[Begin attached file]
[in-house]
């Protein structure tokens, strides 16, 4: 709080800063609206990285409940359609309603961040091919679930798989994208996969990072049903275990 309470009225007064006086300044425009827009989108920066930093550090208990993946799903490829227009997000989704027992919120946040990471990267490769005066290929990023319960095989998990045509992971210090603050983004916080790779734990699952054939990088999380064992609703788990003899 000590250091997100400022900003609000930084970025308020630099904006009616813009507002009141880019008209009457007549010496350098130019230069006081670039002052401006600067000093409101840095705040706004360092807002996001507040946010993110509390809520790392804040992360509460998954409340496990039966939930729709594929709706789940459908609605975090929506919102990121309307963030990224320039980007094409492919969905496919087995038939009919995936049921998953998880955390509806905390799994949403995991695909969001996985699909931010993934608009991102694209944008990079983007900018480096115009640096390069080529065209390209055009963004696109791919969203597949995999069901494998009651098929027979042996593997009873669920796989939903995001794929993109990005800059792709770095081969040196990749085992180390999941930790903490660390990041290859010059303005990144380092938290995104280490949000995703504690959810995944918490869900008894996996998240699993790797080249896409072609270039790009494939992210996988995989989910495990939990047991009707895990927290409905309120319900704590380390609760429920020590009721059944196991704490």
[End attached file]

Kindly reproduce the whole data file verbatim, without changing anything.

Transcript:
[in-house]
């Protein structure tokens, strides 16, 4: 709080800063609206990285409940359609309603961040091919679930798989994208996969990072049903275990 309470009225007064006086300044425009827009989108920066930093550090208990993946799903490829227009997000989704027992919120946040990471990267490769005066290929990023319960095989998990045509992971210090603050983004916080790779734990699952054939990088999380064992609703788990003899 000590250091997100400022900003609000930084970025308020630099904006009616813009507002009141880019008209009457007549010496350098130019230069006081670039002052401006600067000093409101840095705040706004360092807002996001507040946010993110509390809520790392804040992360509460998954409340496990039966939930729709594929709706789940459908609605975090929506919102990121309307963030990224320039980007094409492919969905496919087995038939009919995936049921998953998880955390509806905390799994949403995991695909969001996985699909931010993934608009991102694209944008990079983007900018480096115009640096390069080529065209390209055009963004696109791919969203597949995999069901494998009651098929027979042996593997009873669920796989939903995001794929993109990005800059792709770095081969040196990749085992180390999941930790903490660390990041290859010059303005990144380092938290995104280490949000995703504690959810995944918490869900008894996996998240699993790797080249896409072609270039790009494939992210996988995989989910495990939990047991009707895990927290409905309120319900704590380390609760429920020590009721059944196991704490």